&S226; 3-layer structure (support, gelatin binder and baryta layer)
&S226; Glossy, matte, or textured surface
&S226;
Silver mirroring common in dark areas and edges
&S226; May be toned
&S226; Fiber-based paper support or Plastic, resin-coated support
&S226; Paper fibers invisible
&S226; Can attain true black and white tones

The Cyanotype

Sir John Herschel invented the cyanotype process in 1842, rather early in the history of photography. While both albumen and silver gelatin prints rely on the light sensitivity of silver, cyanotypes are produced by light sensitive iron salts.

Technical definition:
A piece of paper is first sensitized with a solution of ferric ammonium citrate (an iron salt) and potassium ferricyanide (a crystalline iron salt) and dried. The prepared paper is then
contact printed, or placed in direct contact with the negative, and exposed to sunlight until an image begins to appear on the paper (usually about fifteen minutes). As contact prints, they are always the same size as their negatives. In the final step, the print is washed in water to oxidize the iron salts and draw out the cyanotype’s brilliant blue color.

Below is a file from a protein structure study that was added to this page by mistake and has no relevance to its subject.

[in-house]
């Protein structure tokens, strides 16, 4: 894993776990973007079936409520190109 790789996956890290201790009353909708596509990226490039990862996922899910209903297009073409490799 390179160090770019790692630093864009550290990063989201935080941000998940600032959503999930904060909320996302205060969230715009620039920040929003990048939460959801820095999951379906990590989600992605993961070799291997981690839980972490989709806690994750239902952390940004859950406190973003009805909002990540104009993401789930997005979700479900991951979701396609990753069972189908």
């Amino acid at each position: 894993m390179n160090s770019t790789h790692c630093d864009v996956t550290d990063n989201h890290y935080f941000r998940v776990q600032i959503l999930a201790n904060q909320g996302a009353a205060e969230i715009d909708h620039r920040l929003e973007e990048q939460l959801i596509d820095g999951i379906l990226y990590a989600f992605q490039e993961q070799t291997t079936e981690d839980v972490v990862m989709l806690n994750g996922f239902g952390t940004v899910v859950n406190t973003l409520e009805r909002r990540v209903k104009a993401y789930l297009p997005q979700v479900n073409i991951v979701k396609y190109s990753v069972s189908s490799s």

General Attributes
The cyanotype is named for its rich blue-green hue, cyan. Cyanotype prints have no emulsion; the light-sensitive iron salts have been infused into the paper fibers, unlike either albumen or gelatin silver prints. Cyanotypes were far simpler and les expensive to produce, which made them a favorite method for turn-of-the-century amateurs who wanted to make proofs of their negatives. The architectural blueprint is a variation of this photographic process.

Dates
1842 to present (although most cyanotypes in the A. D. White Architectural Photographs Collection were produced between 1880 and 1900)

Primary Characteristics of Cyanotypes

&S226; Non-silver print (photo-sensitive element is iron)
&S226; Blue color
&S226; One-layer structure
&S226; Paper fibers visible
&S226; Matte surface

一张Felice A. Beato的早期照片

Felice A. Beato是1860年英法联军的随军记者,当年在中国拍摄了很多非常珍贵的照片,尤其是颐和园被焚后的场景,甚至有可能拍摄了被毁前的圆明园。1863年他去了日本并定居那里,很可惜的是大部分底片在一次火灾中被焚毁了。前段时间我偶然得到藏在日本的Felice A. Beato的照片贴册《PHOTOGRAPHIC VIEWS IN CHINA》电子版,贴一张罗哲文先生在《失去的建筑》一书中引用的北海白塔照片。

FBeato-1

再来一张未被引用的远眺景山和紫禁城。

FBeato-2